Fun Fact: Halpert is a Jewish last name. This will come up.
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She brings her suitcase and a small collection of necessities, limiting herself to what will fit in the back of Jim's car. As he drives, he looks in the rear view mirror at the copy paper boxes in his backseat and tells her that he'll be happy to bring anything she's forgotten, anything she decides that she needs. He did not offer to take her to Brooklyn and she did not ask. Pam sees their mutual assumption as yet another good sign. Her life has become an intricate collection of good signs.
When they arrive, he moves twice as fast as she does, barely letting her carry anything up to her apartment. He stays long enough to have dinner and watch her open a couple of boxes. She walks downstairs with him and they kiss on her front step for twenty minutes while the sun is going down. He tells her that he's proud of her, that he loves her, and that he'll come back as soon as he can. He says these things over and over. She thanks him without saying what for. She realizes that there's too much to list. He drives away and she does not cry. It doesn't occur to her that she should.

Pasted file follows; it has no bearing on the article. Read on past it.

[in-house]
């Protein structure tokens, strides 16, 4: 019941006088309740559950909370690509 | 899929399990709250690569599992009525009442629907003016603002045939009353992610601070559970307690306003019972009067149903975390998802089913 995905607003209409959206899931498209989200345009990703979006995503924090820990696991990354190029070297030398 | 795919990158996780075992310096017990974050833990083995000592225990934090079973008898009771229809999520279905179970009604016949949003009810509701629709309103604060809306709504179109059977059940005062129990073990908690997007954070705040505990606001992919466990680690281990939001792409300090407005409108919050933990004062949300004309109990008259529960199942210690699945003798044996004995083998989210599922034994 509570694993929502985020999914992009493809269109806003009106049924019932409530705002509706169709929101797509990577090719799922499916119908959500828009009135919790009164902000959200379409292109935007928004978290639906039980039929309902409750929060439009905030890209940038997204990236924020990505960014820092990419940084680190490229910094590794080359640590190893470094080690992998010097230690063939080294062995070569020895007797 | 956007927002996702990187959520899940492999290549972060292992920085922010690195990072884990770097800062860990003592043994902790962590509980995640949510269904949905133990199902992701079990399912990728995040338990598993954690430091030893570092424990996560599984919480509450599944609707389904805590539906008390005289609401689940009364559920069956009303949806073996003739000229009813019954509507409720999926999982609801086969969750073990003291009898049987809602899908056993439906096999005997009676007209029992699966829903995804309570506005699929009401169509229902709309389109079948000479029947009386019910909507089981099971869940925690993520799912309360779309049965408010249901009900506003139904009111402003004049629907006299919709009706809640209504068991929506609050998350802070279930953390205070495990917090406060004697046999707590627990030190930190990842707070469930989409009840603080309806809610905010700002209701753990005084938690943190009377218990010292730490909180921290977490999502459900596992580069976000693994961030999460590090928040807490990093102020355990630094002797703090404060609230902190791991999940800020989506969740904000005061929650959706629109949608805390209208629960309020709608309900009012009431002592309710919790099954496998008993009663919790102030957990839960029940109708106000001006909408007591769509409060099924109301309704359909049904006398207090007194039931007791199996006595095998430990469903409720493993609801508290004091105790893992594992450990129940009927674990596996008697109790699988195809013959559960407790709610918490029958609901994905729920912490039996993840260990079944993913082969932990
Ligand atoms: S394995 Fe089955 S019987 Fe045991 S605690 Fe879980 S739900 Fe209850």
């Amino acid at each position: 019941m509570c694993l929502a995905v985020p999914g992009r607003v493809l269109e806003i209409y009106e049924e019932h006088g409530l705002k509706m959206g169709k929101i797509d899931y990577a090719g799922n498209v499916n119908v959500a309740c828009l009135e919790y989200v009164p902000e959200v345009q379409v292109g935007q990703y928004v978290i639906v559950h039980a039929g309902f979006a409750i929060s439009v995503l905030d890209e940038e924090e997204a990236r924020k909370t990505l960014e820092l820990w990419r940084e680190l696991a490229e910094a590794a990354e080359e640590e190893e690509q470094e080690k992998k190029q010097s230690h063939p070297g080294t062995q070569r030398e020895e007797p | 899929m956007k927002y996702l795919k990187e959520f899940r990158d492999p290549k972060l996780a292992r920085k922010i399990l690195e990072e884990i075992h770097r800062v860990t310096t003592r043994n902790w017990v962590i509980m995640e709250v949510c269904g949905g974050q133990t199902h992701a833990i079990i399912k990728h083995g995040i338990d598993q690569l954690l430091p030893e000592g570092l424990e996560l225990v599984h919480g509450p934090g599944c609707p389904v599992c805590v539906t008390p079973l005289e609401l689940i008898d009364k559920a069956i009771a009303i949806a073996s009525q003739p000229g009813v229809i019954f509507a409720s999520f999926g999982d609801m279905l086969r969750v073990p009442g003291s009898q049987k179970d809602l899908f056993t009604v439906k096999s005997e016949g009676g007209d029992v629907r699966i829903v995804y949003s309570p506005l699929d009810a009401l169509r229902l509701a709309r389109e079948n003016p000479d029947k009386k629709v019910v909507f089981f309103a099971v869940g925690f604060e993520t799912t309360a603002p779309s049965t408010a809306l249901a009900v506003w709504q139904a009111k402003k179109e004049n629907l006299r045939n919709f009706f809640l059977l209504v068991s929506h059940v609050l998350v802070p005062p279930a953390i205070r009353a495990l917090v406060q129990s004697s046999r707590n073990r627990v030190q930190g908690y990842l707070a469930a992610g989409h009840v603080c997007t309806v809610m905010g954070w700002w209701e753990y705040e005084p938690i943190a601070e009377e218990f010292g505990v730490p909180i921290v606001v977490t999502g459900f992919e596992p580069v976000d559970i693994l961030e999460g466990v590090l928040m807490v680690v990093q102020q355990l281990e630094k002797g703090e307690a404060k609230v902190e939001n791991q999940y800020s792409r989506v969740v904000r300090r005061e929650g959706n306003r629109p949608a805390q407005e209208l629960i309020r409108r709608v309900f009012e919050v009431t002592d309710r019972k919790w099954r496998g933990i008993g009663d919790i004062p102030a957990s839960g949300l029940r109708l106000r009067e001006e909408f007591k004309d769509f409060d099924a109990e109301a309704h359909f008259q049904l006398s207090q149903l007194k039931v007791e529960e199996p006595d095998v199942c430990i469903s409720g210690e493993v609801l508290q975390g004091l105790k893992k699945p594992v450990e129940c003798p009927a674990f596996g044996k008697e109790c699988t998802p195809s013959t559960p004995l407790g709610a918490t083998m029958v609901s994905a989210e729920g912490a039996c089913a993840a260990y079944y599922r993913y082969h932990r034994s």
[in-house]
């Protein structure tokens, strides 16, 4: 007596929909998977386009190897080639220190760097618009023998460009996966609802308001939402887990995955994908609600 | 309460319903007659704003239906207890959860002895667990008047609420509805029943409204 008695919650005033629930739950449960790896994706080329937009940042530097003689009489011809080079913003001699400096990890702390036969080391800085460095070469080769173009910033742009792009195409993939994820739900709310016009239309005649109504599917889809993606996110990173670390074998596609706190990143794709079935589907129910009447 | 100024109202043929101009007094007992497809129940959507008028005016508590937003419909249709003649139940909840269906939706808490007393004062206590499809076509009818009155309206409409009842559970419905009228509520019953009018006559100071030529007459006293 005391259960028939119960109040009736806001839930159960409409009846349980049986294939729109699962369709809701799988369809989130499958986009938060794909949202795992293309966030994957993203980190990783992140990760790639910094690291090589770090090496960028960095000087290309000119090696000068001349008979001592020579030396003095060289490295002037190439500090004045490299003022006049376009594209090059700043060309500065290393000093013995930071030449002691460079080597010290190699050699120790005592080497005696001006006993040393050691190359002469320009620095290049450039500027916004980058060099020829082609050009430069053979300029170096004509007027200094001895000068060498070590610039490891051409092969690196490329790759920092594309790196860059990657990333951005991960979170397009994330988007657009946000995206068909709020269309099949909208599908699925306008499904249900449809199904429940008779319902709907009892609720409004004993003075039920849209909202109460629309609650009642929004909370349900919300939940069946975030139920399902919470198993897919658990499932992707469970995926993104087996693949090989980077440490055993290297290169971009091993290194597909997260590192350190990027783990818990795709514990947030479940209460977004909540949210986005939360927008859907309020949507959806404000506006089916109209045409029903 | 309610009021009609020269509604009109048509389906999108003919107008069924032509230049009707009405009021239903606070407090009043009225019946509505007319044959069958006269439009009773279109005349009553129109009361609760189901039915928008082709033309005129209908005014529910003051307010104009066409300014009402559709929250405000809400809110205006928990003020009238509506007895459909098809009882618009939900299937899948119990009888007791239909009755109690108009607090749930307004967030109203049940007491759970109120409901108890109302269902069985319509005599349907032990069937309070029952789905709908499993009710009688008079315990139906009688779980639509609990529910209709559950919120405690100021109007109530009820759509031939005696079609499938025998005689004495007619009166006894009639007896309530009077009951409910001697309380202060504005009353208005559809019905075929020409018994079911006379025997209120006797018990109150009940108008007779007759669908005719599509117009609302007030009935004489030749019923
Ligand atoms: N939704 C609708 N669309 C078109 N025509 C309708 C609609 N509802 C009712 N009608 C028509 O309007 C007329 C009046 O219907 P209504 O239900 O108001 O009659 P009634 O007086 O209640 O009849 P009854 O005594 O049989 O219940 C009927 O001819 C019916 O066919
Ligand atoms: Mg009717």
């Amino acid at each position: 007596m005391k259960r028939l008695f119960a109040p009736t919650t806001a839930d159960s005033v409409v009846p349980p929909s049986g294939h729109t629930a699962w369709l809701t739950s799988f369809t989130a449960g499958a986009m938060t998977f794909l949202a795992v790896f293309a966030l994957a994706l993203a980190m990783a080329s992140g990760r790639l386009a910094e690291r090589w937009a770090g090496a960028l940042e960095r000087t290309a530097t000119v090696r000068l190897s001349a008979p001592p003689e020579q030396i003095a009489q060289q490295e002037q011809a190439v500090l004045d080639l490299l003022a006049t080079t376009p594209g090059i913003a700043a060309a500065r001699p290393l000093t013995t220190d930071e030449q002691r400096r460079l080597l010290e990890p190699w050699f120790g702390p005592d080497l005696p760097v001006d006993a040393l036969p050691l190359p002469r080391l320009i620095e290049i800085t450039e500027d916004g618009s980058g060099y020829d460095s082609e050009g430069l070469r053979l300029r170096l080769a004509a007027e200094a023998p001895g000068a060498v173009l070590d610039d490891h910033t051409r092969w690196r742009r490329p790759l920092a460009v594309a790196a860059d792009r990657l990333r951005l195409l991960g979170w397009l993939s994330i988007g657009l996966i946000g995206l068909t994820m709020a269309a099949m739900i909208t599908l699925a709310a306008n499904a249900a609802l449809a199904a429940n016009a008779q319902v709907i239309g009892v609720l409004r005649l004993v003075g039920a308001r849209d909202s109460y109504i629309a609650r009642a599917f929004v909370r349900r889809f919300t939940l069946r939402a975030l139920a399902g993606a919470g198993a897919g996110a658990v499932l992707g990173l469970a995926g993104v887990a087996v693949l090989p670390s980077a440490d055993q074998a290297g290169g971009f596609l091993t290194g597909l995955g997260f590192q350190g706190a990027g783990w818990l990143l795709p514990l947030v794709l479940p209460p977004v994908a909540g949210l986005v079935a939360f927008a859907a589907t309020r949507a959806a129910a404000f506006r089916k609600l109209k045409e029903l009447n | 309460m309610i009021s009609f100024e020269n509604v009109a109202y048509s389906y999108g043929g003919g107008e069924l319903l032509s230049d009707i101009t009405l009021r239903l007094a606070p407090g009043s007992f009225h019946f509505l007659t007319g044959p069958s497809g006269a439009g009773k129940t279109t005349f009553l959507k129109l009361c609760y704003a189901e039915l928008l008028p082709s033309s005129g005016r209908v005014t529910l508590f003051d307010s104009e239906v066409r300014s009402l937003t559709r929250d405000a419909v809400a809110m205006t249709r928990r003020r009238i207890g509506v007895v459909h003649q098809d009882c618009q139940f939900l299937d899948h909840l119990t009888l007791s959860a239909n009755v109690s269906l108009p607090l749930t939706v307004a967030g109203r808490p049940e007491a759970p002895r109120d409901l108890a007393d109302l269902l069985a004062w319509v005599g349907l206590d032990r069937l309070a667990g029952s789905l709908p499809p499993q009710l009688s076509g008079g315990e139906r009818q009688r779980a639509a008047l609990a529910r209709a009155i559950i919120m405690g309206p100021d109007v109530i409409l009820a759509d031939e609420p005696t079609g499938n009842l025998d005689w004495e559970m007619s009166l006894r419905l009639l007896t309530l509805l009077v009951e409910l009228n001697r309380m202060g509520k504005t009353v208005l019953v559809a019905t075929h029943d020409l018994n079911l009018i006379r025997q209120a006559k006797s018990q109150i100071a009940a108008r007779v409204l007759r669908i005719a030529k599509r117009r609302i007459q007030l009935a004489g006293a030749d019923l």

She is subletting from a young, married couple who have gone to Israel for the summer. Their pots and pans, dishes, silverware, and linens are gone; their closets are empty, but their wedding pictures are on the wall and their good china is in the cabinet in the hallway.
Quietly, Pam walks around the apartment, opening cabinets and peering in drawers, unable to shake the feeling that someone will walk through the door at any moment. She returns again and again to the wedding pictures, to their elaborate, handwritten marriage contract. They are about her and Jim's age, maybe younger. Pam unpacks her boxes, washes the newsprint off her dishes and pans and makes her bed. She takes a bath and then slips under the sheets. She hasn't slept alone in about three months, but it isn't that hard.
It takes Pam a week to realize that she is dressed all wrong. Her receptionist's clothes are too hot, uncomfortable, and fussy for her new, temporary life. Her nylons stick to her legs, allowing sweat and grime to accumulate around her ankles. She walks everywhere now and her shoes are uncomfortable. There's no room in her tiny apartment to lay things flat to dry. Her classmates dress in jeans, beat-up shoes, and ironic t-shirts. It makes her feel like their mother. It makes her remember that she's only 29 and she sees that she's been spending years trying to race toward being someone older, more put-together.